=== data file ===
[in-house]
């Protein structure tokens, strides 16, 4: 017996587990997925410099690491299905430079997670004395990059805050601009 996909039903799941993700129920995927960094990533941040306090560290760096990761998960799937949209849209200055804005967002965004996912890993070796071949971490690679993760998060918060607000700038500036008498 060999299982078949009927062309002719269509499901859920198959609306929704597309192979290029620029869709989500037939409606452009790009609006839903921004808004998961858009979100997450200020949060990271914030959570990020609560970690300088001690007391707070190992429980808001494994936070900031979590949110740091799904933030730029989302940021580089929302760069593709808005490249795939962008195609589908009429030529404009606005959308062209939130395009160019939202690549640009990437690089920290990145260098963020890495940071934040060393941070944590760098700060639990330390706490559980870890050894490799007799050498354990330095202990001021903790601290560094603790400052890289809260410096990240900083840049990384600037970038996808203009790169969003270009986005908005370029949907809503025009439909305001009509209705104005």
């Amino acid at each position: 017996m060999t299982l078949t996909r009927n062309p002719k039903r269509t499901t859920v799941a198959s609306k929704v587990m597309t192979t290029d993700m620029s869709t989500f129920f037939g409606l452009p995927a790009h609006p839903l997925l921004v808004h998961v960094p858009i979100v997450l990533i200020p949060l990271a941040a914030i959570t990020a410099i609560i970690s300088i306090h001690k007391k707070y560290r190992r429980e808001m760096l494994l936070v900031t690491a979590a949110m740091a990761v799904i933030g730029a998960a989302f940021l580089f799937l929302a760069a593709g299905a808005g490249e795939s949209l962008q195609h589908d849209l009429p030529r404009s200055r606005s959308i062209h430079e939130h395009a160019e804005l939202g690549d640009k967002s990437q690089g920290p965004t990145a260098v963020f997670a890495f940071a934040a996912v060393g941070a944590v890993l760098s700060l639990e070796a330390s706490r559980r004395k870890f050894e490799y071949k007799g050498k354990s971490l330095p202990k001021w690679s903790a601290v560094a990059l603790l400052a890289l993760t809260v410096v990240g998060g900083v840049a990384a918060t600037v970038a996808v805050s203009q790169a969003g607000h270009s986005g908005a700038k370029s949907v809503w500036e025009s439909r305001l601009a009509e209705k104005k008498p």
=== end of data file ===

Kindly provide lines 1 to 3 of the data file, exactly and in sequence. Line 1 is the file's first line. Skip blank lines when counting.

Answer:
[in-house]
């Protein structure tokens, strides 16, 4: 017996587990997925410099690491299905430079997670004395990059805050601009 996909039903799941993700129920995927960094990533941040306090560290760096990761998960799937949209849209200055804005967002965004996912890993070796071949971490690679993760998060918060607000700038500036008498 060999299982078949009927062309002719269509499901859920198959609306929704597309192979290029620029869709989500037939409606452009790009609006839903921004808004998961858009979100997450200020949060990271914030959570990020609560970690300088001690007391707070190992429980808001494994936070900031979590949110740091799904933030730029989302940021580089929302760069593709808005490249795939962008195609589908009429030529404009606005959308062209939130395009160019939202690549640009990437690089920290990145260098963020890495940071934040060393941070944590760098700060639990330390706490559980870890050894490799007799050498354990330095202990001021903790601290560094603790400052890289809260410096990240900083840049990384600037970038996808203009790169969003270009986005908005370029949907809503025009439909305001009509209705104005």
């Amino acid at each position: 017996m060999t299982l078949t996909r009927n062309p002719k039903r269509t499901t859920v799941a198959s609306k929704v587990m597309t192979t290029d993700m620029s869709t989500f129920f037939g409606l452009p995927a790009h609006p839903l997925l921004v808004h998961v960094p858009i979100v997450l990533i200020p949060l990271a941040a914030i959570t990020a410099i609560i970690s300088i306090h001690k007391k707070y560290r190992r429980e808001m760096l494994l936070v900031t690491a979590a949110m740091a990761v799904i933030g730029a998960a989302f940021l580089f799937l929302a760069a593709g299905a808005g490249e795939s949209l962008q195609h589908d849209l009429p030529r404009s200055r606005s959308i062209h430079e939130h395009a160019e804005l939202g690549d640009k967002s990437q690089g920290p965004t990145a260098v963020f997670a890495f940071a934040a996912v060393g941070a944590v890993l760098s700060l639990e070796a330390s706490r559980r004395k870890f050894e490799y071949k007799g050498k354990s971490l330095p202990k001021w690679s903790a601290v560094a990059l603790l400052a890289l993760t809260v410096v990240g998060g900083v840049a990384a918060t600037v970038a996808v805050s203009q790169a969003g607000h270009s986005g908005a700038k370029s949907v809503w500036e025009s439909r305001l601009a009509e209705k104005k008498p």